Federal Reserve Signals its March Intentions

Daily Analysis - 05/03/2017

Likelihood of Action at Upcoming FOMC a Near Certainty

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Comments from Federal Reserve Chair Janet Yellen on Friday offered the clearest indications yet that the Open Market Committee will opt to raise rates during the approaching decision if the data continues to evolve as projected by the Central Bank.

Last Week


Rate hike speculation topped the agenda last week for financial markets after a number of prominent Federal Reserve officials including Chairwoman Janet Yellen took a more hawkish stance towards the gradual approach to tightening policy.  After numerous suggestions that the end of the era of easy monetary policy and low interest rates was fast approaching, tools that track the probability of a 0.25% increase in the benchmark like the CME Group’s FedWatch tool priced-in a 79.70% likelihood of action as of Friday.

The PCE report was of key importance, as it showed inflation continuing to trend higher towards the Fed’s preferred 2.00% target, helping build the rate hike case.  However, GDP missed forecasts of a revision higher, remaining stable compared to the first estimates.  In Canada, despite a modest deceleration, GDP managed to remain in positive territory as the Bank of Canada kept policy on hold, leaving interest rates at 0.50%.  The remainder of the week’s events centered predominantly on manufacturing PMI’s reported from across the globe, with nearly all in North America, Europe, and Asia manufacturing activity remaining in expansionary territory.  Nevertheless, an abundance of political headwinds emerged, especially after Scotland raised the prospect of another referendum to remain a part of the UK.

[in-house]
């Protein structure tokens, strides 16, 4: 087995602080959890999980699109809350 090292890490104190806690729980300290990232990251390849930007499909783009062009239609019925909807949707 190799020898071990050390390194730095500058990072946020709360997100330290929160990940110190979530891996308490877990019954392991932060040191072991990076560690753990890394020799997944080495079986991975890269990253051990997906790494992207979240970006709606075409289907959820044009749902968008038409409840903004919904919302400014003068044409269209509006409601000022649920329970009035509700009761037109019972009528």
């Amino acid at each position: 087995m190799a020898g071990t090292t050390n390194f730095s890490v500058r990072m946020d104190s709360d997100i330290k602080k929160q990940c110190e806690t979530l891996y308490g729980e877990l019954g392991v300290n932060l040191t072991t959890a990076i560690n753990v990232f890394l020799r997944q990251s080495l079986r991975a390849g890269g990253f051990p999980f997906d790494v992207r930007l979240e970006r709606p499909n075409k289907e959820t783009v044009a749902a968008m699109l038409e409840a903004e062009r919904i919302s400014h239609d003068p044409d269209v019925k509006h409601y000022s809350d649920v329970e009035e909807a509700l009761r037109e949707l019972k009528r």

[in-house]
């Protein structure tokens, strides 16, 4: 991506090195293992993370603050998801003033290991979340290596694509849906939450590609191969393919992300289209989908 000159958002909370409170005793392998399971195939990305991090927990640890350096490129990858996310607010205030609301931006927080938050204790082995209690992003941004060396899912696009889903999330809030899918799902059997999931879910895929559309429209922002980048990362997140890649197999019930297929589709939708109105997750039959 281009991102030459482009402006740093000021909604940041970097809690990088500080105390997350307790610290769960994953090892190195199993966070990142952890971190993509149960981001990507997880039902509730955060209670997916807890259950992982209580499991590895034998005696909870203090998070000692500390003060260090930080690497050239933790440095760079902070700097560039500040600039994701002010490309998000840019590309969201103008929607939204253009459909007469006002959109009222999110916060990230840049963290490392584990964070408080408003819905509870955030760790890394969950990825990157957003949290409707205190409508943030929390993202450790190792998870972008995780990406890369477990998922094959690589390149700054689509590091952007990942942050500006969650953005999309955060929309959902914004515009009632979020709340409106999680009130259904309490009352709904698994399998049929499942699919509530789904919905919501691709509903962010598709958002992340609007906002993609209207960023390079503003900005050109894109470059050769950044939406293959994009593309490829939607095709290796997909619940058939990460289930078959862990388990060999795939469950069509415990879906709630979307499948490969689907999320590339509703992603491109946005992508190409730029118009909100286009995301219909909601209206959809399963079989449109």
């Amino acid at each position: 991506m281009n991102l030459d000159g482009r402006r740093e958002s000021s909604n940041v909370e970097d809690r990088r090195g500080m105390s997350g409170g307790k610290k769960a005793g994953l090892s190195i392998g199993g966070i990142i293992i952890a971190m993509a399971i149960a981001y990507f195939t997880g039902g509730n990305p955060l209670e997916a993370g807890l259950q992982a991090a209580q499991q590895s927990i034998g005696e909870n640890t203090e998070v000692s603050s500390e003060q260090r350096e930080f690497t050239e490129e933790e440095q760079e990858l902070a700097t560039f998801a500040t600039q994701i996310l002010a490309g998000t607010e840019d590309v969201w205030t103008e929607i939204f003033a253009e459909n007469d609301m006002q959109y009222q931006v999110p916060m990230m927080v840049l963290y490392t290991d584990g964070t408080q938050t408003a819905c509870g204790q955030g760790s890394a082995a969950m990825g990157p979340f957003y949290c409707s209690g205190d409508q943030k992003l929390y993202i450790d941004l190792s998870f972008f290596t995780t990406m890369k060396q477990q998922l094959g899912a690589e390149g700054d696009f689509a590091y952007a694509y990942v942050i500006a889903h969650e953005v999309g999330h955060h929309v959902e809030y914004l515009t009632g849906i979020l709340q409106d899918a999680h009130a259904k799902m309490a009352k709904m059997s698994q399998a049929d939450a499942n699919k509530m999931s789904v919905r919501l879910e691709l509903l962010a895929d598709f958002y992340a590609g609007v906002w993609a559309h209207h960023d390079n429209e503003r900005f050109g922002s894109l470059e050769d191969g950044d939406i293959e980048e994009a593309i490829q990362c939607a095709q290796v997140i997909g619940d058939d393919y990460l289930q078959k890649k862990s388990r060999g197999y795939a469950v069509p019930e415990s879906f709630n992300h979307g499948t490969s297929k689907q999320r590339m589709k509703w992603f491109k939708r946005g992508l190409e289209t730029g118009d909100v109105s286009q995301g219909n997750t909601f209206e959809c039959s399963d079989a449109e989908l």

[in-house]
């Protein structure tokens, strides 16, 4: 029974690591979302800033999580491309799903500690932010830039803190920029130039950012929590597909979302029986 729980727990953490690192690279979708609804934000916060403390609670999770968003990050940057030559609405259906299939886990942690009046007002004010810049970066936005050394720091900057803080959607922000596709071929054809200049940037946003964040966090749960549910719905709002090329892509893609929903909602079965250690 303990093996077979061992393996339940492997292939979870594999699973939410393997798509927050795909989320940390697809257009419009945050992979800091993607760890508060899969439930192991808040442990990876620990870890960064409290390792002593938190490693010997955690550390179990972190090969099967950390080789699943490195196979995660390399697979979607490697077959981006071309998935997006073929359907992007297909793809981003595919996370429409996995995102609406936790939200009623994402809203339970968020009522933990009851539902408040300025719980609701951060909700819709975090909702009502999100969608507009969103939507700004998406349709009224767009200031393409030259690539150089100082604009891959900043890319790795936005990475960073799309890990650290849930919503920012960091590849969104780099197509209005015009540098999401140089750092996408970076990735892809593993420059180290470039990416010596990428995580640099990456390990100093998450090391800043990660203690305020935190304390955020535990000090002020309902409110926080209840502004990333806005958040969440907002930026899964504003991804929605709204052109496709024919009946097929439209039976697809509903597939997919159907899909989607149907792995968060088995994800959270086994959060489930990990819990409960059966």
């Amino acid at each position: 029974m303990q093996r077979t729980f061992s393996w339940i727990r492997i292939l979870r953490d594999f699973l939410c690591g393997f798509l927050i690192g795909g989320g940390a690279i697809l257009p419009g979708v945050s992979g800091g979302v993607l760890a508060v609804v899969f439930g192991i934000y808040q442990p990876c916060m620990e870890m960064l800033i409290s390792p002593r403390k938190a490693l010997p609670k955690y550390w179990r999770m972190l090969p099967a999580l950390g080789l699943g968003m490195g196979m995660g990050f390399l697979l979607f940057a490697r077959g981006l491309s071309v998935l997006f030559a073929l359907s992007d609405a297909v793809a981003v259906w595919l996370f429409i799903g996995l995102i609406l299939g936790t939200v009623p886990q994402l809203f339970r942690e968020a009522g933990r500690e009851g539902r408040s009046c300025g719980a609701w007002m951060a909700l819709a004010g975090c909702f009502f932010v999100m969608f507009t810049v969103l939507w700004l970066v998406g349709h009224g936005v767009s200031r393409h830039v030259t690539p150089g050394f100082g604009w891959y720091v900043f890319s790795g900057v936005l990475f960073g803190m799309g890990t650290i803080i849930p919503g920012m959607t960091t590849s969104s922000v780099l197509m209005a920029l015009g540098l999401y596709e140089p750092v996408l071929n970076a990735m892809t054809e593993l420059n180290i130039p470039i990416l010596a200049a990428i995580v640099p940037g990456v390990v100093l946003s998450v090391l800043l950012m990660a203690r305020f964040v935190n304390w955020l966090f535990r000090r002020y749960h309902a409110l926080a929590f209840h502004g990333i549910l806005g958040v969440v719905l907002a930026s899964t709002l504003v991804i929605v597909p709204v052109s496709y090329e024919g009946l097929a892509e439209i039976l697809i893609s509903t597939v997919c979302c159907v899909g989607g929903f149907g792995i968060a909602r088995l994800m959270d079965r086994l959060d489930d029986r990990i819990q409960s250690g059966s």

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The Week Ahead


With March already in full swing, the upcoming sessions will be filled with fundamental announcements from across the globe, beginning in the east as the Reserve Bank of Australia makes a monetary policy decision.  The RBA is largely expected to keep the benchmark interest rate on hold at 1.50%, especially after the pickup in GDP reported last week.  Aside from the RBA, the European Central Bank is also set to report its own interest rate decision, with no significant changes to policy anticipated especially in light of asset purchase tapering set to commence in April.  Aside from the ECB, Eurostat will be releasing the final reading of fourth quarter gross domestic product, with expectations that the figure will match earlier estimates of 0.40% quarterly expansion and 1.70% annualized expansion.

Comparable Japanese figures are also due, with forecasts calling for a 1.60% pace of growth year over year while quarterly activity reaches 0.40%.  Remaining in Asia, trade data will be delivered from China, with import and export growth expected to surge despite the rising likelihood of the surplus halving.  To cap off the week, the US will announce nonfarm payrolls on Friday along with the unemployment rate which is projected to fall to 4.70% from 4.80%.

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